Tell Congress to fund and expand critical programs for families and children!
There are only a few weeks left for Congress to pass a major end-of-year spending bill and we’re doing everything in our power to ensure that it includes protections and investments for critical needs programming.
Some in Congress want to freeze all funding instead of responding to today’s needs. In a time of rising costs, that means cutting services.
People deserve access to safe, stable, affordable housing. It’s a human right. As inflation continues to cause pain at the gas pump and grocery stores, wages aren’t keeping up. In fact, 66% of workers say that inflation has outpaced the wage gains they’ve made in the past year.1
Right now, a full-time worker needs to earn $25.82 per hour to afford a modest, two-bedroom rental home and $21.25 per hour to afford a modest, one-bedroom rental home.2
At the same time, too many families struggle to find and afford high-quality child care that meets their needs, and the COVID-19 pandemic has only exacerbated these challenges. President Biden has proposed an historic investment in funding for child care and early education to help kids grow in these critical learning years and help support working families remain in the workforce.
Increased annual appropriations will be critical to ensure we build on recent relief investments and continue on the road to economic recovery. Higher food, rent, and heat, and raising pay for low-paid service workers — if these higher costs are not addressed, we’ll be helping fewer people. The dire effects of the pandemic will be felt for years to come and without investments in our future, we risk backsliding, further exacerbating racial wealth and income gaps.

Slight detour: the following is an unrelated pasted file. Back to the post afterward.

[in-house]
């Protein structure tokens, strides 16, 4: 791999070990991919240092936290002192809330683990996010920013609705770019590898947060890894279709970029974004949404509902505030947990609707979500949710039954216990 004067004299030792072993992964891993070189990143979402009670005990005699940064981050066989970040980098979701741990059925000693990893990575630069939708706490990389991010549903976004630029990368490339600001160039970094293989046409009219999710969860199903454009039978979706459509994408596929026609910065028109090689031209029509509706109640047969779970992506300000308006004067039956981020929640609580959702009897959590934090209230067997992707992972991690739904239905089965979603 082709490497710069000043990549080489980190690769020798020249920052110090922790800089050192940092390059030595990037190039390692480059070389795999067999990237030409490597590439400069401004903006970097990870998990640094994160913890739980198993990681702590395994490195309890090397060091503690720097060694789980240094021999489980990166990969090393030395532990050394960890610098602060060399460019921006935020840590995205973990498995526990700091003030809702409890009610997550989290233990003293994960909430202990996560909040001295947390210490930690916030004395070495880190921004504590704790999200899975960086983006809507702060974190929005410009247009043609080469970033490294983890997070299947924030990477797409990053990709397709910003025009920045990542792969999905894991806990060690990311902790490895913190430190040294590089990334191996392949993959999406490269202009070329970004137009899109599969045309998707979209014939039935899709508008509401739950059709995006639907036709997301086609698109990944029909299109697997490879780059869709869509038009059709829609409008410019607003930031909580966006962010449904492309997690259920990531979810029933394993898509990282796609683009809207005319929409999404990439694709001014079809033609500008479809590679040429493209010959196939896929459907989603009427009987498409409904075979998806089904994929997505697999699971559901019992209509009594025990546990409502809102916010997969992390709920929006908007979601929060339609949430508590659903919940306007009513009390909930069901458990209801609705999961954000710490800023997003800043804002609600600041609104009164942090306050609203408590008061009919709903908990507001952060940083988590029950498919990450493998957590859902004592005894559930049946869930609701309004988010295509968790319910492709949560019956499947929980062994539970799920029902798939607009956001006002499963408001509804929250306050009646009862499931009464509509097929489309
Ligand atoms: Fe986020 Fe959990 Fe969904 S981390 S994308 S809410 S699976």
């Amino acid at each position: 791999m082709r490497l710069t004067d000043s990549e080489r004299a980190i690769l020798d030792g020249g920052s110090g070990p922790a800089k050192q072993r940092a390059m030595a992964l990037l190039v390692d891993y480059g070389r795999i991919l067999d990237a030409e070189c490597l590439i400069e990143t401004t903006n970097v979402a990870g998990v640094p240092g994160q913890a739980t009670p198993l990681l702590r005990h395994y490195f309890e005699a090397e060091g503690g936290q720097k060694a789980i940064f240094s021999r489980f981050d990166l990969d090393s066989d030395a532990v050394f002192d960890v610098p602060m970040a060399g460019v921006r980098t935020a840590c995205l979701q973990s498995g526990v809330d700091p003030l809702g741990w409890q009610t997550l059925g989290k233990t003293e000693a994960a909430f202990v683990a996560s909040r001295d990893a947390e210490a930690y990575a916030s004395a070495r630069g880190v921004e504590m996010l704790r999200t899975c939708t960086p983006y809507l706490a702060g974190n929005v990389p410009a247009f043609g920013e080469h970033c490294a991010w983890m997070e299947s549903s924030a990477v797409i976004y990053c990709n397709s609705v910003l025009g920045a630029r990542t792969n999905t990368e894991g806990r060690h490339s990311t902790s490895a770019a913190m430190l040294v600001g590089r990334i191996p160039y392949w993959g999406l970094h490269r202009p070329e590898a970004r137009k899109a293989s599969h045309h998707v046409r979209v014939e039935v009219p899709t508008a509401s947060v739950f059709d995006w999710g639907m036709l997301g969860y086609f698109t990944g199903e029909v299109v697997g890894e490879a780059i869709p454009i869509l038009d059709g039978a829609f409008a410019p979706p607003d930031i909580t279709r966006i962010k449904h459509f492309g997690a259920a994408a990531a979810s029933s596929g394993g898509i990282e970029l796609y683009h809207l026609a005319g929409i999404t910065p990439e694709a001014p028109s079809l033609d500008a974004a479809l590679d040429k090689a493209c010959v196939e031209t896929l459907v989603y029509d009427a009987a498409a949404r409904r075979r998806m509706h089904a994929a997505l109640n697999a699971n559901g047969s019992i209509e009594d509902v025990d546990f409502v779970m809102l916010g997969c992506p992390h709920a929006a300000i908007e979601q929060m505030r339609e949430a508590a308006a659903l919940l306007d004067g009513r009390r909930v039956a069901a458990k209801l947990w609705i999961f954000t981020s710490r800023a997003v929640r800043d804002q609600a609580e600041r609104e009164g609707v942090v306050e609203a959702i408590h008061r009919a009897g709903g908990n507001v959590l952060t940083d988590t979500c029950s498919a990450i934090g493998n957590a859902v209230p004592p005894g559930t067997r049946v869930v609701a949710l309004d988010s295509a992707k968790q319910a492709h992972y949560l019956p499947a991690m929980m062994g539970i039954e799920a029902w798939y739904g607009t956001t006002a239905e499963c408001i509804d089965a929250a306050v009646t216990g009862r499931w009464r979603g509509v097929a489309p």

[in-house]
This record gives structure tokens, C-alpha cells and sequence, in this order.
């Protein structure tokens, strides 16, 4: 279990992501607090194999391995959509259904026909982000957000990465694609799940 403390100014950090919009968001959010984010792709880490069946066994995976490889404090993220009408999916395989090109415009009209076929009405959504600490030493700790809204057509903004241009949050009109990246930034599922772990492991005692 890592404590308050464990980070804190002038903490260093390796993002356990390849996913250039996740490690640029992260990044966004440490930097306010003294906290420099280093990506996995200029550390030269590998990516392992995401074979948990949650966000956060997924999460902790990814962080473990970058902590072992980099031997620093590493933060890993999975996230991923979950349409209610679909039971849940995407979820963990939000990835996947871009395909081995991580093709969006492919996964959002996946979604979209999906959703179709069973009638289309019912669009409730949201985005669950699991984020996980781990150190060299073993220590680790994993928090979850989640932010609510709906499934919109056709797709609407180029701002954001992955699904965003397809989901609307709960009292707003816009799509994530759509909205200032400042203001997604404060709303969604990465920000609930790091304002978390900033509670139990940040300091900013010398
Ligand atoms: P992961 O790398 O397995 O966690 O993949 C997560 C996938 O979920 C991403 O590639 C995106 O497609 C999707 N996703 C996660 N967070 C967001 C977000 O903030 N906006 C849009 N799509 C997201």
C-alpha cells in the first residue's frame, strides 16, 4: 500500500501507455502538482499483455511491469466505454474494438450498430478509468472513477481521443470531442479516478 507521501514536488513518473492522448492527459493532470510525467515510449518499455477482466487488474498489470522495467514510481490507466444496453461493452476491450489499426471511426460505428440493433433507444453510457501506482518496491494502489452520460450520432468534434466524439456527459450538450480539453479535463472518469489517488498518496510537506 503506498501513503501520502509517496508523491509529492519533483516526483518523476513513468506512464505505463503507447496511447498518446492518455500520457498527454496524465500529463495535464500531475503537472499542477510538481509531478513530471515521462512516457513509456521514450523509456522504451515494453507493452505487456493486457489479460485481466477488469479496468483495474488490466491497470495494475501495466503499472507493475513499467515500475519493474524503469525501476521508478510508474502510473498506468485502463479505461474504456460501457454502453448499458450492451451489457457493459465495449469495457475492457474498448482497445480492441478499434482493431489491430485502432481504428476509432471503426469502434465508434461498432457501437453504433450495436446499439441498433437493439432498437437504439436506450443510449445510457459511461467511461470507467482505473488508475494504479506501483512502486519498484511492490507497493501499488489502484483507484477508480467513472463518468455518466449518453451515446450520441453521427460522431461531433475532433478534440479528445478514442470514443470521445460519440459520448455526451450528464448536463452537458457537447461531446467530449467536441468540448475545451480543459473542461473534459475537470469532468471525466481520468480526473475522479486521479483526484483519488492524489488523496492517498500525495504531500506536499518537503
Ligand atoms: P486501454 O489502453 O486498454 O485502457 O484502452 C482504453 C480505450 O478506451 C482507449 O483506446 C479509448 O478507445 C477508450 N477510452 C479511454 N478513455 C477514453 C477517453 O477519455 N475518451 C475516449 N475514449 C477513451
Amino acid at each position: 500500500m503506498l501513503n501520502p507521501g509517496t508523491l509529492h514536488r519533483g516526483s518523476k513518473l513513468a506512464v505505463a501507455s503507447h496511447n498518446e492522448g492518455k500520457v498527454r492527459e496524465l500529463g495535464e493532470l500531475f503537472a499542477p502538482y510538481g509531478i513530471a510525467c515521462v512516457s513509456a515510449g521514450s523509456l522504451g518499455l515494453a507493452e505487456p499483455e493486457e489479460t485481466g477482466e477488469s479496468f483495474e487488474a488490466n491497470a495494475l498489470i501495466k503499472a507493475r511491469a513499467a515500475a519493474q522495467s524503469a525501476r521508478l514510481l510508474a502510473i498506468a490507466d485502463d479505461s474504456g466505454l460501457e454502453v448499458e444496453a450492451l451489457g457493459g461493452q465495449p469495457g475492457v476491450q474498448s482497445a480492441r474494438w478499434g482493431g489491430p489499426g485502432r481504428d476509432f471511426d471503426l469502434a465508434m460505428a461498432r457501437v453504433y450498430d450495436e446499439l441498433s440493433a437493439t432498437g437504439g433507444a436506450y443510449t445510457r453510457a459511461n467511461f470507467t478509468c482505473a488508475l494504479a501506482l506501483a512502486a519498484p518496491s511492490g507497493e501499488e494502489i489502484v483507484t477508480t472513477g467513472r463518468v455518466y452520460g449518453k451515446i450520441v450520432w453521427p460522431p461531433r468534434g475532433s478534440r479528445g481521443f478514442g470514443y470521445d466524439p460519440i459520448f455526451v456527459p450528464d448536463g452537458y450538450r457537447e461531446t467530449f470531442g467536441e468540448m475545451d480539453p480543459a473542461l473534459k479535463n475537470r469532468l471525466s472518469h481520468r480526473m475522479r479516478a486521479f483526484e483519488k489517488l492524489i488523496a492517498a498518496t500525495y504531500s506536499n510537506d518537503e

The “variant of interest” edition. Omicron has arrived. But we don’t yet know how infectious it is, how deadly, or how well current vaccines protect us against it. We don’t even know how it will fare on a COVID-19 playing field that has been thoroughly dominated by the delta variant for roughly the past five months.
What we do know is this: until all parts of the world are largely vaccinated, variants will continue to emerge, some harmless, others deadly. On most continents, more than half of the population is at least partly vaccinated. But this is not at all true in Africa, where omicron might have originated. Until we recognize and confront this reality, we will not conquer COVID-19.
Meanwhile, here at home, the best thing we can do to deal with COVID-19’s impact is – you’ve heard these words – Build Back Better. We are hearing that a Senate vote might take place the week of December 13. That doesn’t leave much time to get final agreement from the House and the legislation on President Biden’s desk before Christmas. But that’s what Congress must do to ensure that families continue to receive the Child Tax Credit in January. Failure to act in time will deny 39 million families $250 – $300 per child, a vital protection against rising prices.
Another thing is clear: the Build Back Better health care expansions will help millions of people cope with the evolving threat of COVID as well as their other health care needs. Click hereto tell your Senators to enact Build Back Better NOW. .